This command sends dot-data to the GB Printer so it can store an image. The GB Printer can receive enough dot-data for one 160x16 segment of an image for each DATA command sent. The GB Printer gradually builds up a final 160x144 image. In essence, once 9 of these segments are sent, a full 160x144 page is ready to print. Games can still send less than 9 segments to print smaller images, of course. During this command, the GB Printer will decompress the dot-data if the compression flag of the packet was set.


This command simply sends back 1 byte to the Game Boy indicating the current status of the GB Printer. This may seem redundant given that the status is always sent by the GB Printer whenever it finishes receiving a packet. However, it is still useful because packets with the STATUS command are small (9 bytes) and you don't have to send a dummy command (like a DATA command with no data), just to ping the printer. The GB Printer has quite a few status codes, for everything from timeouts to battery and temperature issues to paper jams. Checkout more here.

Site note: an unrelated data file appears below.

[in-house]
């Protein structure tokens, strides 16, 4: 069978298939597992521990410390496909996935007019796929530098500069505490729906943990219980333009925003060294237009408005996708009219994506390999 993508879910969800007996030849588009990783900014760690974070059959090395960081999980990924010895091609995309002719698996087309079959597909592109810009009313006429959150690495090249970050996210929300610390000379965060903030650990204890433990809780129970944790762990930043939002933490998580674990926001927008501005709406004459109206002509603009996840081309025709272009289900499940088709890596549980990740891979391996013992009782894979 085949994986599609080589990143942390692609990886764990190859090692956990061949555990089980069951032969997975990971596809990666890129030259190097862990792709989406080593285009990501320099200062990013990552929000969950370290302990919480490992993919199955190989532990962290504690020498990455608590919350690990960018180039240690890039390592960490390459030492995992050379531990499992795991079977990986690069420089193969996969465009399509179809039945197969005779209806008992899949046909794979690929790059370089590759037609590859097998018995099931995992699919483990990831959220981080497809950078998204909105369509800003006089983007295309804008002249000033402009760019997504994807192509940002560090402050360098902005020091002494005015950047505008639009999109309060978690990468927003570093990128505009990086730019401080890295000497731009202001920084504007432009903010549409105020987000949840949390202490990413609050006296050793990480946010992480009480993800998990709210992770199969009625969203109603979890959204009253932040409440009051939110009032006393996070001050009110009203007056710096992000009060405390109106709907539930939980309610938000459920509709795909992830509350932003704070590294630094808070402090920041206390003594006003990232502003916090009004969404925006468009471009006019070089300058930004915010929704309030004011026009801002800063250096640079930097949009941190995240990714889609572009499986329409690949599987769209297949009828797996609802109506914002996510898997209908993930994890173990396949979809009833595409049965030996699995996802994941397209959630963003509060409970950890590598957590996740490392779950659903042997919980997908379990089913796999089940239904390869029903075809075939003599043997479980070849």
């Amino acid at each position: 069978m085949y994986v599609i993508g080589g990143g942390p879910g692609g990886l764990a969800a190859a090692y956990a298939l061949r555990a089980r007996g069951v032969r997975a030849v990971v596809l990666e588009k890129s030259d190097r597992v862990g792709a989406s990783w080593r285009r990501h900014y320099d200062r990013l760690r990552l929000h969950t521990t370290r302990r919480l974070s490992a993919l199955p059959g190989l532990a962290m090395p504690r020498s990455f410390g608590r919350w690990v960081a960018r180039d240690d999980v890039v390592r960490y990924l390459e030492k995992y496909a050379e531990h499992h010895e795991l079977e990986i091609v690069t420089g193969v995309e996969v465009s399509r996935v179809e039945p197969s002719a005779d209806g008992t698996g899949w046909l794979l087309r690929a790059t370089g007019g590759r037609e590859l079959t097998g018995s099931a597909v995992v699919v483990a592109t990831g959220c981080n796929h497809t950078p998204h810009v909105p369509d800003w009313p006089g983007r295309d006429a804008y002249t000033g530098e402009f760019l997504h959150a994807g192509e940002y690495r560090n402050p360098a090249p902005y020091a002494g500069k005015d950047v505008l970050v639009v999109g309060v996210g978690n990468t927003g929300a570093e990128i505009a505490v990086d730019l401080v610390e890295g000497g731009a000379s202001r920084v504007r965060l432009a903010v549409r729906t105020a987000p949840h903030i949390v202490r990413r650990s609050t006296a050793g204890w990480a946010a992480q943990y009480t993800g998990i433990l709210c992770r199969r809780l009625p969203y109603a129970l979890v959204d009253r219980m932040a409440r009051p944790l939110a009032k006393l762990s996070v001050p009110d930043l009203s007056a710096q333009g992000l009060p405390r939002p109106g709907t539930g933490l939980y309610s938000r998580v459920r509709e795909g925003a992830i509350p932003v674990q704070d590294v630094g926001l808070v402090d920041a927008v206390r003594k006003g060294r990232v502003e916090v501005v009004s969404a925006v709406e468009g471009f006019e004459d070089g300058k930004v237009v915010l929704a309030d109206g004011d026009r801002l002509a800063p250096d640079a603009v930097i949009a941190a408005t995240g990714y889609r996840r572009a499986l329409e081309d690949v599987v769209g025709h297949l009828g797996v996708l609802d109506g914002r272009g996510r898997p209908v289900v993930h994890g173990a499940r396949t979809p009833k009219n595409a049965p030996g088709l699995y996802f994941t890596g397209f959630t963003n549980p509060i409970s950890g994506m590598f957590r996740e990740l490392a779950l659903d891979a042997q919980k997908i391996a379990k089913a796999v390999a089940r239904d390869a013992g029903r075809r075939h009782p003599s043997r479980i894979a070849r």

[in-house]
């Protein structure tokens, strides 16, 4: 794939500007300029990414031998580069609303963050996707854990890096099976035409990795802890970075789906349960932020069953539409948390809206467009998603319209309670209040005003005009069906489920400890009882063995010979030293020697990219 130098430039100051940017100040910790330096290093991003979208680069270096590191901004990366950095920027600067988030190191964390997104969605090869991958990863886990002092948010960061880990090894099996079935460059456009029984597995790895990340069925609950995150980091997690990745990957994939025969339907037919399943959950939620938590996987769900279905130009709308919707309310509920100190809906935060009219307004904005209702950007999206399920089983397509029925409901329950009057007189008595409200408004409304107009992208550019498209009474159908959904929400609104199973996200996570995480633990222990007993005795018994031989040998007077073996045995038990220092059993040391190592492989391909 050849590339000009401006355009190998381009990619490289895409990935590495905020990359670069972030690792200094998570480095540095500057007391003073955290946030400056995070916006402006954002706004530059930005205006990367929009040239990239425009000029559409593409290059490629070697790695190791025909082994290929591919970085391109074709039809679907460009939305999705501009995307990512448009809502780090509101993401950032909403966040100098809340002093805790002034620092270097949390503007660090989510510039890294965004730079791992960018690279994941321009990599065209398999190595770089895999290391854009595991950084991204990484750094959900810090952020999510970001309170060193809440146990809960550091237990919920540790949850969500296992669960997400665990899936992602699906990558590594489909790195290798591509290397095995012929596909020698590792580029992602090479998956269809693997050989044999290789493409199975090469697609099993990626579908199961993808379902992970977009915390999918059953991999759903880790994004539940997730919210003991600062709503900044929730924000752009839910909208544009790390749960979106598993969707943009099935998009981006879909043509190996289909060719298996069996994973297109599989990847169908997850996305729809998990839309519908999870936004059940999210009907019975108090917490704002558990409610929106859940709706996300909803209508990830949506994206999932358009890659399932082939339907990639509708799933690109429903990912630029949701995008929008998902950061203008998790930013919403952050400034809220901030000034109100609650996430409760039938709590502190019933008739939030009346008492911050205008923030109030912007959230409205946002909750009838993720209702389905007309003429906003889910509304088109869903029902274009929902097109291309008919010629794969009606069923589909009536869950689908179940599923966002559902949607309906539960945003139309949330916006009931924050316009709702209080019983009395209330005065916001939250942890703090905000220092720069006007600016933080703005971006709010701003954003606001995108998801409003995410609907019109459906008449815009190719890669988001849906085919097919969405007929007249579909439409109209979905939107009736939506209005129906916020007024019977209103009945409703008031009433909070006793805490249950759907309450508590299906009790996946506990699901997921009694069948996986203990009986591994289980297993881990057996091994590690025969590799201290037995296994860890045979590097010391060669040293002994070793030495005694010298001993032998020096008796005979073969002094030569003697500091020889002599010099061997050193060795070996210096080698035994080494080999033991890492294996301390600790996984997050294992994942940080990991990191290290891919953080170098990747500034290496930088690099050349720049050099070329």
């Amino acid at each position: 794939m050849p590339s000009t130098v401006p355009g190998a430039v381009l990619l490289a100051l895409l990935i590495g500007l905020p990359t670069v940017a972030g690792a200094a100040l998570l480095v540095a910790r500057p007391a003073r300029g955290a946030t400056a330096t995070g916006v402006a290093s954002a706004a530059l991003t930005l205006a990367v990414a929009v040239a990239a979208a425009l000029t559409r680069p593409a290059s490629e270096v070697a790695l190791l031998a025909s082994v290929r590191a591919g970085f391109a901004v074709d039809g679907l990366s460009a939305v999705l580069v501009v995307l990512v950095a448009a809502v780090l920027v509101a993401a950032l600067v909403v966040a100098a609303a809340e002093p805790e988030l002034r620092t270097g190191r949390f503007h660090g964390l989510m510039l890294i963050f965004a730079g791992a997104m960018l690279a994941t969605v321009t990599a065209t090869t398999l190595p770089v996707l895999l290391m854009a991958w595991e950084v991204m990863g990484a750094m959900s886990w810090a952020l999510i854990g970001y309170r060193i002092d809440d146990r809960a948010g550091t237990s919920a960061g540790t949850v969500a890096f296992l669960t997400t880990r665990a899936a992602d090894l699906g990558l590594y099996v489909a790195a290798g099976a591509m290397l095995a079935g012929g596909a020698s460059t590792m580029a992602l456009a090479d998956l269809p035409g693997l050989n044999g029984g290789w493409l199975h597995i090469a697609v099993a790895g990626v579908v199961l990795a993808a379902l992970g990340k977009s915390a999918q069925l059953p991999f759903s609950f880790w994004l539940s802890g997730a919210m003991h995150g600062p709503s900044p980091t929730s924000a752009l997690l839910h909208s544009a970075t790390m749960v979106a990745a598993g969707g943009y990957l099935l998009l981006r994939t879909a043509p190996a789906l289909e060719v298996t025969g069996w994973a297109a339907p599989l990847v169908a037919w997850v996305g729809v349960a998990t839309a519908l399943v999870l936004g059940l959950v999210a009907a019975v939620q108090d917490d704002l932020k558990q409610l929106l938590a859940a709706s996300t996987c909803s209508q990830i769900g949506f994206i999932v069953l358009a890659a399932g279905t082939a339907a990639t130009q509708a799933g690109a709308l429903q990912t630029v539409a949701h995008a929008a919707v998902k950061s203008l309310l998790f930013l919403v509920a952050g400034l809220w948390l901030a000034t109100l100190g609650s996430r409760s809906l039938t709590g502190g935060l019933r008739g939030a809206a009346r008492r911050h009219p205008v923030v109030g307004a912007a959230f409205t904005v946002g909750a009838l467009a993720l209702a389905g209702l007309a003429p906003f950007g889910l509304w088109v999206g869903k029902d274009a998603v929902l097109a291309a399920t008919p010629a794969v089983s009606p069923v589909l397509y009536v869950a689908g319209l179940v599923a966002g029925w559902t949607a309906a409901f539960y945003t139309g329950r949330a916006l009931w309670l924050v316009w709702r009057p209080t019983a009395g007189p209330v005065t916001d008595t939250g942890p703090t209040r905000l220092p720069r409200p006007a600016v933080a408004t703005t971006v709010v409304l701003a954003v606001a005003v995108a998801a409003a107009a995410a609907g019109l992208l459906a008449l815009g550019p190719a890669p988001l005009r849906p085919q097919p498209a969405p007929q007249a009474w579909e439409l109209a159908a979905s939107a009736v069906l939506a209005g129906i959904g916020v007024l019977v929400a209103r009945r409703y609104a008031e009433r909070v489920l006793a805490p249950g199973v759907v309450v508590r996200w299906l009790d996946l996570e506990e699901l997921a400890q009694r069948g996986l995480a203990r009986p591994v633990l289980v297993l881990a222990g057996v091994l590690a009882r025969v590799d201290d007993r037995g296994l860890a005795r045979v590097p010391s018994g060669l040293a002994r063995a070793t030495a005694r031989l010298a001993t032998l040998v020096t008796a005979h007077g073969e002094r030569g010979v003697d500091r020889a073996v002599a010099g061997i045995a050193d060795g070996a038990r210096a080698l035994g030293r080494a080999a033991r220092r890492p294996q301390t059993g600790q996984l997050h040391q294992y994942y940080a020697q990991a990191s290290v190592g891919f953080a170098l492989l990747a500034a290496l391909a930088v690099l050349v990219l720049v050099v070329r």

Sending and processing all of those packets takes time. Many games displayed animations like this while the above commands were being run.

The basic flow is for a game to send an INIT command followed by a certain amount of DATA commands. Once enough dot-data has been sent, the game issues a PRINT command, then it continues to send STATUS commands to check the current state of the printer. Once it detects that the printer is finished, it can optionally INIT again and repeat the process. The GB Printer is capable of printing very long images by simply repeating this process but setting the printing margins to zero so that the image is continuous when printed. For example, the Pokedex entries in Pokemon G/S/C are actually two images printed one after another. Now that we see how the GB Printer works, I'll detail the process of how I got it to work in GBE+.

Getting down to business